V. G. Kravets, F. Schedin, and A. N. Grigorenko, “Extremely narrow plasmon resonances based on diffraction coupling of localized plasmons in arrays of metallic nanoparticles,” Phys. Rev. Lett. 101, 087403 (2008).
[Crossref] [PubMed]

B. Lamprecht, G. Schider, R. T. Lechner, H. Ditlbacher, J. R. Krenn, A. Leitner, and F. R. Aussenegg, “Metal nanoparticle gratings: Influence of dipolar particle interaction on the plasmon resonance,” Phys. Rev. Lett. 84, 4721–4724 (2000).
[Crossref] [PubMed]

I. Simonsen, A. A. Maradudin, and T. A. Leskova, “The Scattering of Electromagnetic Waves from Two-Dimensional Randomly Rough Penetrable Surfaces,” Phys. Rev. Lett. 104, 223904 (2010).
[Crossref]

G. Weick, C. Woollacott, W. L. Barnes, O. Hess, and E. Mariani, “Dirac-like plasmons in honeycomb lattices of metallic nanoparticles,” Phys. Rev. Lett. 110, 106801 (2013).
[Crossref] [PubMed]

Prog. Surf. Sci. (1)

T. Oates, H. Wormeester, and H. Arwin, “Characterization of plasmonic effects in thin films and metamaterials using spectroscopic ellipsometry,” Prog. Surf. Sci. 86, 328–376 (2011).
[Crossref]

Science (2)

R. A. Shelby, D. R. Smith, and S. Schultz, “Experimental verification of a negative index of refraction,” Science 292, 77–79 (2001).
[Crossref] [PubMed]

N. Fang, H. Lee, C. Sun, and X. Zhang, “Sub-diffraction-limited optical imaging with a silver superlens,” Science 308, 534–537 (2005).
[Crossref] [PubMed]

Surf. Sci. (1)

P. S. Hauge, R. H. Muller, and C. G. Smith, “Conventions and formulas for using the Mueller-Stokes calculus in ellipsometry,” Surf. Sci. 96, 81–107 (1980).
[Crossref]

Thin Solid Films (2)

R. Lazzari and I. Simonsen, “GranFilm: a software for calculating thin-layer dielectric properties and Fresnel coefficients,” Thin Solid Films 419, 124–136 (2002).
[Crossref]

L. Aas, M. Kildemo, Y. Cohin, and E. Søndergård, “Determination of small tilt angles of short gasb nanopillars using uv-visible Mueller matrix ellipsometry,” Thin Solid Films 541, 97–101 (2012).
[Crossref]

Other (7)

D. Bedeaux and J. Vlieger, Optical Properties Of Surfaces, 2nd edition (World Scientific Publishing Company, 2004).
[Crossref]

H. G. Tompkins and E. A. Irene, Handbook of Ellipsometry (William Andrew Inc., 2005).
[Crossref]

H. Fujiwara, ed., Spectroscopic Ellipsometry: Principles and Applications (John Wiley & Sons Ltd., 2007).
[Crossref]

K. Busch, S. Lölkes, R. Wehrspohn, and H. Föll, Photonic Crystals: Advances in Design, Fabrication, and Characterization (Wiley, 2006).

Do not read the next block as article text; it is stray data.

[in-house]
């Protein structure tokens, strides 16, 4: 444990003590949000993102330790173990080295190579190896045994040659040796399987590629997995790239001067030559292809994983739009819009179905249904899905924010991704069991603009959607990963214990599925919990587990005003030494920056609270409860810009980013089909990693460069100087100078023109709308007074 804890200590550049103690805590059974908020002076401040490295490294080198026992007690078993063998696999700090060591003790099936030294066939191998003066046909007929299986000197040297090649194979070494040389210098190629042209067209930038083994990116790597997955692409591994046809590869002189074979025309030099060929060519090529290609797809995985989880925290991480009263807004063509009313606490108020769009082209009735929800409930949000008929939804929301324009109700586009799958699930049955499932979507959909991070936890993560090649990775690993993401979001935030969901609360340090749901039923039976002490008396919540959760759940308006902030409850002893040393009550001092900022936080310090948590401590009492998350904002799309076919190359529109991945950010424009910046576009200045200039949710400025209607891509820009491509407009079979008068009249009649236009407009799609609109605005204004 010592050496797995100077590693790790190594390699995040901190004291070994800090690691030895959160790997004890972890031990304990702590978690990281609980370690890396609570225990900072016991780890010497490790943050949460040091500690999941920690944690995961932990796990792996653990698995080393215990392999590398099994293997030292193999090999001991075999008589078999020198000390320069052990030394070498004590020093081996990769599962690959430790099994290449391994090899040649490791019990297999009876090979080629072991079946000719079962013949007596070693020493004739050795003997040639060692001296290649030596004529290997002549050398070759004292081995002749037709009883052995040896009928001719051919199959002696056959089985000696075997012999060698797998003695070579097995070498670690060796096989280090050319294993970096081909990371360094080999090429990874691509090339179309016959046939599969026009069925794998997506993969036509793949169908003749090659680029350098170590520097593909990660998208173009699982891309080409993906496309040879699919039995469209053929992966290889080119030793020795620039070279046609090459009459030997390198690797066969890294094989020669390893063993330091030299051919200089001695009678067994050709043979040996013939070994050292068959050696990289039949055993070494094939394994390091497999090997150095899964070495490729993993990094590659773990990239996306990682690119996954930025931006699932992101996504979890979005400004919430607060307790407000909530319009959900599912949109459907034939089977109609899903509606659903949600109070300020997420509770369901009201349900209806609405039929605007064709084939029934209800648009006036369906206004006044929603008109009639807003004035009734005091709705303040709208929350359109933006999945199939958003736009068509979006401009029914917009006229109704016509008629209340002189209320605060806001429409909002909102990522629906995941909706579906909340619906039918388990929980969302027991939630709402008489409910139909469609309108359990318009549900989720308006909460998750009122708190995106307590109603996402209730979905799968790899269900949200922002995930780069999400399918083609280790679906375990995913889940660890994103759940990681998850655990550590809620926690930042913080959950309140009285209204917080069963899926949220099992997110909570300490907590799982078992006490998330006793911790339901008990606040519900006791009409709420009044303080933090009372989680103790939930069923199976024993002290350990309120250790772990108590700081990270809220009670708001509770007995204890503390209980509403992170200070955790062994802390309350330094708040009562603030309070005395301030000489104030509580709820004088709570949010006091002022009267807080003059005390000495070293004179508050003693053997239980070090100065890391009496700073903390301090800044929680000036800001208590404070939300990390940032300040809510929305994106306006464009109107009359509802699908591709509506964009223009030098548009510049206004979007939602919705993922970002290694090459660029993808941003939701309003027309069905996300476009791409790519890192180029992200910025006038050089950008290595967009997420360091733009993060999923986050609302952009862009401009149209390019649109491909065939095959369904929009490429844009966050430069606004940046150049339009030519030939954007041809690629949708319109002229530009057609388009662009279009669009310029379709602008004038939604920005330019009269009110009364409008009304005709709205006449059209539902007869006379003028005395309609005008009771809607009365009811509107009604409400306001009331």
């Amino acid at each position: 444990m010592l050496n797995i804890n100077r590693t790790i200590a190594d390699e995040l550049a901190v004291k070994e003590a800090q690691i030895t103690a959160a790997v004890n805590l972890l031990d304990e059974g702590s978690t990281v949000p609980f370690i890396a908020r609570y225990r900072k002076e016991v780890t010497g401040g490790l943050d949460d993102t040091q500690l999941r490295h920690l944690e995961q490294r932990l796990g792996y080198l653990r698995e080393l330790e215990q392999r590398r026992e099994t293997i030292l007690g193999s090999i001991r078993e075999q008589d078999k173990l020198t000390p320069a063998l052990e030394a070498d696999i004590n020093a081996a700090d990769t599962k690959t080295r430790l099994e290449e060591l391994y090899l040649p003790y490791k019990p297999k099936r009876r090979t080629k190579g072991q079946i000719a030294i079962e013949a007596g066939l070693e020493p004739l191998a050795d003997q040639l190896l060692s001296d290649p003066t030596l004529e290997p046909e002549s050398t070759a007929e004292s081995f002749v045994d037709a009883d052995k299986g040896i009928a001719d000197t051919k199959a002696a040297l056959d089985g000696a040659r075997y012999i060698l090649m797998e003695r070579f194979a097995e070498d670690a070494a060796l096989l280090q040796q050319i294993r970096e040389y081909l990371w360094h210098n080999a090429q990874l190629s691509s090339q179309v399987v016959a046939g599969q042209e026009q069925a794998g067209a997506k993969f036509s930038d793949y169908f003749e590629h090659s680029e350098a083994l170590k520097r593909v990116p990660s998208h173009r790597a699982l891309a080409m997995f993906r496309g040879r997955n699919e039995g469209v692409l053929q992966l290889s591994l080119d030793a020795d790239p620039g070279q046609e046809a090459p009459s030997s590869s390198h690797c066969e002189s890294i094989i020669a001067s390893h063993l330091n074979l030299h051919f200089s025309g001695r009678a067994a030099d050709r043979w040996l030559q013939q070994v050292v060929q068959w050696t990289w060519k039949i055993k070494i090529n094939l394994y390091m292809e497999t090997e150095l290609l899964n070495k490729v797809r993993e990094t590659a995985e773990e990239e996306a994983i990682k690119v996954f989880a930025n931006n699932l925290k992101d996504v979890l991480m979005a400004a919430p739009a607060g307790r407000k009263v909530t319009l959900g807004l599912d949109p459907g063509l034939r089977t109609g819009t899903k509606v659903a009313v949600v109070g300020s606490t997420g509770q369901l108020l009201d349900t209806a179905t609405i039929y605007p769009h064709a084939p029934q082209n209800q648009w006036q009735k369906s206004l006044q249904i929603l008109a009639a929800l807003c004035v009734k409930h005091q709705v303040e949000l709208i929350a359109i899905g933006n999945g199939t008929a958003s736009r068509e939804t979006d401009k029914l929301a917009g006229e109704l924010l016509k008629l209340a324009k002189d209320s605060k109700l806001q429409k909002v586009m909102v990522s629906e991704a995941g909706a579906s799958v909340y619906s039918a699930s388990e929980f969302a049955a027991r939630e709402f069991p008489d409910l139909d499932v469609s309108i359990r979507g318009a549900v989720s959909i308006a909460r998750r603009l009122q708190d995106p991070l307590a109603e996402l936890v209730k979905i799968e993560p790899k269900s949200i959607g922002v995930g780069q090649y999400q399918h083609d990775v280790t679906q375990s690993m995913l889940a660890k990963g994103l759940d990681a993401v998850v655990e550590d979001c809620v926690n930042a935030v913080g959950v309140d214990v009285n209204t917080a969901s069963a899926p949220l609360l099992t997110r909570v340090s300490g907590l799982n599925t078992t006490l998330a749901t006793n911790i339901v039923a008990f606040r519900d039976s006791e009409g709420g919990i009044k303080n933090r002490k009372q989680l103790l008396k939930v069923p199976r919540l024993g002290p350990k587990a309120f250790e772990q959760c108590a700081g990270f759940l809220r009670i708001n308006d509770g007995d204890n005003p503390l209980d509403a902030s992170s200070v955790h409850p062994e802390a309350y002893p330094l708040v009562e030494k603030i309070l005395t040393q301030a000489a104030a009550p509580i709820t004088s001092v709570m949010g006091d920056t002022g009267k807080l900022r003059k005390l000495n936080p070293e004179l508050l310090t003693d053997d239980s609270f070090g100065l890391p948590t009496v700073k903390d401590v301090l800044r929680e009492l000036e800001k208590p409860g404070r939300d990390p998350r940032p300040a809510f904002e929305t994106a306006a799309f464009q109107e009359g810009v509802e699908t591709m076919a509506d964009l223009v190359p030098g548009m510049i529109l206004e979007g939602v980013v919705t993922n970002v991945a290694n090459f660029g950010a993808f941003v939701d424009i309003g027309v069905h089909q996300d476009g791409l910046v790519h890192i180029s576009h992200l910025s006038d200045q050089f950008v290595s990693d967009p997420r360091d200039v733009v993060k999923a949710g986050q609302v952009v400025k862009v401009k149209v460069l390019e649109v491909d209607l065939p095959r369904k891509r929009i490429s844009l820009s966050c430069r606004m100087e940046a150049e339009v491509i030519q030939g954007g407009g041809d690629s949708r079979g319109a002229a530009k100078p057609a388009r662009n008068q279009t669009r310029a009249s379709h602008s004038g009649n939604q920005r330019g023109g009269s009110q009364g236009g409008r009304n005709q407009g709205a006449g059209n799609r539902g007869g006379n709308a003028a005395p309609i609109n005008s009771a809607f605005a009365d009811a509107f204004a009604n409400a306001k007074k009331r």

S. Maier, Plasmonics: Fundamentals and Applications (Springer, 2007).

R. Azzam and N. Bashara, Ellipsometry and Polarized Light (North-Holland, 1977).

M. Schubert, “Theory and Application of Generalized Ellipsometry in Handbook of Ellipsometry” H. G. Tompkins and E. A. Irene, eds. (Springer, 2005).

Cited By

Optica participates in Crossref's Cited-By Linking service. Citing articles from Optica Publishing Group journals and other participating publishers are listed here.

Alert me when this article is cited.


Figures (7)

Fig. 1
Fig. 1 SEM image of the Au nanoparticles on SiO2 with the scale bar indicating 500 nm. The image was recorded at 15 kV with a magnification of 50 k.
Fig. 2
Fig. 2 Schematic diagram of the measurement geometry and the polarization base. The measurements are performed in specular reflection so that ϕ 0 = ϕs and θ 0 = θs . It is assumed that the coordinate system is oriented so that its x- and y-axis are parallel to the two primitive translation vectors of the square lattice that the particles in Fig. 1 define.
Fig. 3
Fig. 3 Contour plots of the elements of the normalized Mueller matrix m for the sample shown in Fig. 1, measured for θ 0 = θs = 55° (where θs denotes the polar scattering angle). The photon energy and the azimuthal rotation angle (ϕ 0) of the incident light represent the radius and the angle in these polar plots, respectively. The inner circle of the plots corresponds to the photon energy 0.73 eV, while the outer corresponds to 5.90 eV. The Rayleigh-lines for the first BZ (upright semi-square), the 2nd BZ (tilted semi-square) in air (white lines), and in the glass substrate (black lines) have been superimposed the m 21 element. In the m 13 and m 14 elements, the extended Rayleigh-lines for air (white lines) and glass (black lines) that were calculated for a 90° symmetry are additionally superimposed, in addition to the LSPR resonance at 2.1 eV (white circles) as estimated from the quasi-static approximation. For reasons of improved visibility, the amplitudes of the elements m 21 and m 22 were reduced for E <2.5 eV; for this energy range, sgn(m 2 j )|m 2 j |1 / 4 was presented for j = 1,2 where sgn(·) denotes the signum (or sign) function. The circles in the schematic inset, replacing the m 11 element (that is trivially one), correspond to photon energy of the incident light from 1 eV (thick inner line) to 5 eV (thick outer line) in steps of 1 eV, while 0, 45, 90, etc. denote the azimuthal rotation angle (ϕ 0) in degrees.